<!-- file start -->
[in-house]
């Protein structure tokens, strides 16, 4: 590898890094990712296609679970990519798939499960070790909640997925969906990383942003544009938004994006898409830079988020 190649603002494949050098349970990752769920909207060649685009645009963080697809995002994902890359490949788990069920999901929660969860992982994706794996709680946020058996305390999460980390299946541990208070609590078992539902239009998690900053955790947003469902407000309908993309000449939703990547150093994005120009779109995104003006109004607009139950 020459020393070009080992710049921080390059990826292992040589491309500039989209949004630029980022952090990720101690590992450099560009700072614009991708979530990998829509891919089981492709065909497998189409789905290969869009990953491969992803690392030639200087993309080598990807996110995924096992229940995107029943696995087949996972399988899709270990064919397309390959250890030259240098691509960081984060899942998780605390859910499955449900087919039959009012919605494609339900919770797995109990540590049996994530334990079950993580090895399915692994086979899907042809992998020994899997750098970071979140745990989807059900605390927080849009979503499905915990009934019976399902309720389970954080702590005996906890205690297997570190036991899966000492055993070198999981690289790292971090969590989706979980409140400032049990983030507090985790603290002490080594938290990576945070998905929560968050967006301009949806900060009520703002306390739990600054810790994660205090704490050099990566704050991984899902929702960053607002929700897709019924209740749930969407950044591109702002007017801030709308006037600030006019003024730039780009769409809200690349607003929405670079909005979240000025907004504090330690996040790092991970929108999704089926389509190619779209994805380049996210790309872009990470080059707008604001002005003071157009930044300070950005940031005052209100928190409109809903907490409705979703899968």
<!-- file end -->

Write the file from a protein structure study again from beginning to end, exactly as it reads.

[in-house]
């Protein structure tokens, strides 16, 4: 590898890094990712296609679970990519798939499960070790909640997925969906990383942003544009938004994006898409830079988020 190649603002494949050098349970990752769920909207060649685009645009963080697809995002994902890359490949788990069920999901929660969860992982994706794996709680946020058996305390999460980390299946541990208070609590078992539902239009998690900053955790947003469902407000309908993309000449939703990547150093994005120009779109995104003006109004607009139950 020459020393070009080992710049921080390059990826292992040589491309500039989209949004630029980022952090990720101690590992450099560009700072614009991708979530990998829509891919089981492709065909497998189409789905290969869009990953491969992803690392030639200087993309080598990807996110995924096992229940995107029943696995087949996972399988899709270990064919397309390959250890030259240098691509960081984060899942998780605390859910499955449900087919039959009012919605494609339900919770797995109990540590049996994530334990079950993580090895399915692994086979899907042809992998020994899997750098970071979140745990989807059900605390927080849009979503499905915990009934019976399902309720389970954080702590005996906890205690297997570190036991899966000492055993070198999981690289790292971090969590989706979980409140400032049990983030507090985790603290002490080594938290990576945070998905929560968050967006301009949806900060009520703002306390739990600054810790994660205090704490050099990566704050991984899902929702960053607002929700897709019924209740749930969407950044591109702002007017801030709308006037600030006019003024730039780009769409809200690349607003929405670079909005979240000025907004504090330690996040790092991970929108999704089926389509190619779209994805380049996210790309872009990470080059707008604001002005003071157009930044300070950005940031005052209100928190409109809903907490409705979703899968």